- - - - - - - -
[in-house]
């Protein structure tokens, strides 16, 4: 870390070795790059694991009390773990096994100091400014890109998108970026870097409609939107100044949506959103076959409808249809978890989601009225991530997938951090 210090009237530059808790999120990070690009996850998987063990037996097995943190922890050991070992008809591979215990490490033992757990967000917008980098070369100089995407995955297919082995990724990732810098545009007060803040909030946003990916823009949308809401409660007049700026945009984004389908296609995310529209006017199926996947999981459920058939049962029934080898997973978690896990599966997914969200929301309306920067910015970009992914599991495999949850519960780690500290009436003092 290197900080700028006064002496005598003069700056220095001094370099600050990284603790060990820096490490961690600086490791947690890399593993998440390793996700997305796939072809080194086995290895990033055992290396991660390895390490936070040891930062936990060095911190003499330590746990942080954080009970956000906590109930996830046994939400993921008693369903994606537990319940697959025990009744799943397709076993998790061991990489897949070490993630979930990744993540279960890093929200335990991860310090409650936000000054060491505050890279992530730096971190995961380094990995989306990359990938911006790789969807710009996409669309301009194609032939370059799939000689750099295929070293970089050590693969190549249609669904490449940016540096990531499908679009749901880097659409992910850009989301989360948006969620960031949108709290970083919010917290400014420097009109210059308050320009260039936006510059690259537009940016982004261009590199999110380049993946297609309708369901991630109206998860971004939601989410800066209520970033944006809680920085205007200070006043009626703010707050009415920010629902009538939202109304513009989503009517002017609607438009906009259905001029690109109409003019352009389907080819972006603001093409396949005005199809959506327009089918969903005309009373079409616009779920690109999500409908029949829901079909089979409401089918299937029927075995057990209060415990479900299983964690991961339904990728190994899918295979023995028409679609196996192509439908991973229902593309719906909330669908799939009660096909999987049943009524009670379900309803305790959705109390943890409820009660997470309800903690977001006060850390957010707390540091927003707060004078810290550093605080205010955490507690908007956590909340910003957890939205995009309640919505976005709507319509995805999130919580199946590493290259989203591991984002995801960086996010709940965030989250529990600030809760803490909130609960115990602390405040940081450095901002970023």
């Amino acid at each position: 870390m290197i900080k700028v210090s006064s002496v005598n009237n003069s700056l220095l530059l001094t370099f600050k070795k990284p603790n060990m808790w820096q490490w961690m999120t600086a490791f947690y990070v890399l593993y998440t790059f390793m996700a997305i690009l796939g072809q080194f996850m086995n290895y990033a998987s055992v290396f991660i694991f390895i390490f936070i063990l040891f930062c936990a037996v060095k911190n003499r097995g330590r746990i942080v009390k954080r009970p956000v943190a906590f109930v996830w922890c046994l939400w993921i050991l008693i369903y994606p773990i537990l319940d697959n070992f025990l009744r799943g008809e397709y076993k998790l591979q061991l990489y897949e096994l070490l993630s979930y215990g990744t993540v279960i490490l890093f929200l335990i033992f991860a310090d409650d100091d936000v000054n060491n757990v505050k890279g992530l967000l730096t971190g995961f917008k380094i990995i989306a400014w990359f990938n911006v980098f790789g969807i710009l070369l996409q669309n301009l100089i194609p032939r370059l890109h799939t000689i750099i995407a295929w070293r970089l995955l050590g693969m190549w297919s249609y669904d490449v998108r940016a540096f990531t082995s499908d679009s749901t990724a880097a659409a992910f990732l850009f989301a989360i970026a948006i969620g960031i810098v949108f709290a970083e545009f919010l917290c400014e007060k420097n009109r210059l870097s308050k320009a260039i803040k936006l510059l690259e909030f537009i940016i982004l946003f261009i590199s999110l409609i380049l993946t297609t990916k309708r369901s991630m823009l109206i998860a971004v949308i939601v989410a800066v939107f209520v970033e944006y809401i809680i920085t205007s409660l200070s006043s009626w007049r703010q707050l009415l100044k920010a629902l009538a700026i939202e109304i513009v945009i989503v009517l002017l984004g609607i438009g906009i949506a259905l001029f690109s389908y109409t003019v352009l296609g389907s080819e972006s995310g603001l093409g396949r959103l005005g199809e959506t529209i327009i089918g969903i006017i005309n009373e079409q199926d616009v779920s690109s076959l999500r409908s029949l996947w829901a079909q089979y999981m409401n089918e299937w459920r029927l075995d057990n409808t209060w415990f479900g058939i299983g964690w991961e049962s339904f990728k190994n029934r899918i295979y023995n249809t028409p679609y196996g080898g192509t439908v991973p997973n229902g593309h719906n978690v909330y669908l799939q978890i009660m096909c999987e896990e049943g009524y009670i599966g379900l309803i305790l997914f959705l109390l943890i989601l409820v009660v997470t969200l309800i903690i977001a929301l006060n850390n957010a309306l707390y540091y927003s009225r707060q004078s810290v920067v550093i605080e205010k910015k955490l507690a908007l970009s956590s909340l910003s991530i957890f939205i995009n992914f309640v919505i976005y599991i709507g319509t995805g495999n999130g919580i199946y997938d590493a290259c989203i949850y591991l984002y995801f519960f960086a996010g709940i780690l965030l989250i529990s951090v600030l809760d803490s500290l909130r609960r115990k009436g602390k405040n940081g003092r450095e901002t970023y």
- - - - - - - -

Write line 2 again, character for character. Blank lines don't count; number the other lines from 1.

């Protein structure tokens, strides 16, 4: 870390070795790059694991009390773990096994100091400014890109998108970026870097409609939107100044949506959103076959409808249809978890989601009225991530997938951090 210090009237530059808790999120990070690009996850998987063990037996097995943190922890050991070992008809591979215990490490033992757990967000917008980098070369100089995407995955297919082995990724990732810098545009007060803040909030946003990916823009949308809401409660007049700026945009984004389908296609995310529209006017199926996947999981459920058939049962029934080898997973978690896990599966997914969200929301309306920067910015970009992914599991495999949850519960780690500290009436003092 290197900080700028006064002496005598003069700056220095001094370099600050990284603790060990820096490490961690600086490791947690890399593993998440390793996700997305796939072809080194086995290895990033055992290396991660390895390490936070040891930062936990060095911190003499330590746990942080954080009970956000906590109930996830046994939400993921008693369903994606537990319940697959025990009744799943397709076993998790061991990489897949070490993630979930990744993540279960890093929200335990991860310090409650936000000054060491505050890279992530730096971190995961380094990995989306990359990938911006790789969807710009996409669309301009194609032939370059799939000689750099295929070293970089050590693969190549249609669904490449940016540096990531499908679009749901880097659409992910850009989301989360948006969620960031949108709290970083919010917290400014420097009109210059308050320009260039936006510059690259537009940016982004261009590199999110380049993946297609309708369901991630109206998860971004939601989410800066209520970033944006809680920085205007200070006043009626703010707050009415920010629902009538939202109304513009989503009517002017609607438009906009259905001029690109109409003019352009389907080819972006603001093409396949005005199809959506327009089918969903005309009373079409616009779920690109999500409908029949829901079909089979409401089918299937029927075995057990209060415990479900299983964690991961339904990728190994899918295979023995028409679609196996192509439908991973229902593309719906909330669908799939009660096909999987049943009524009670379900309803305790959705109390943890409820009660997470309800903690977001006060850390957010707390540091927003707060004078810290550093605080205010955490507690908007956590909340910003957890939205995009309640919505976005709507319509995805999130919580199946590493290259989203591991984002995801960086996010709940965030989250529990600030809760803490909130609960115990602390405040940081450095901002970023």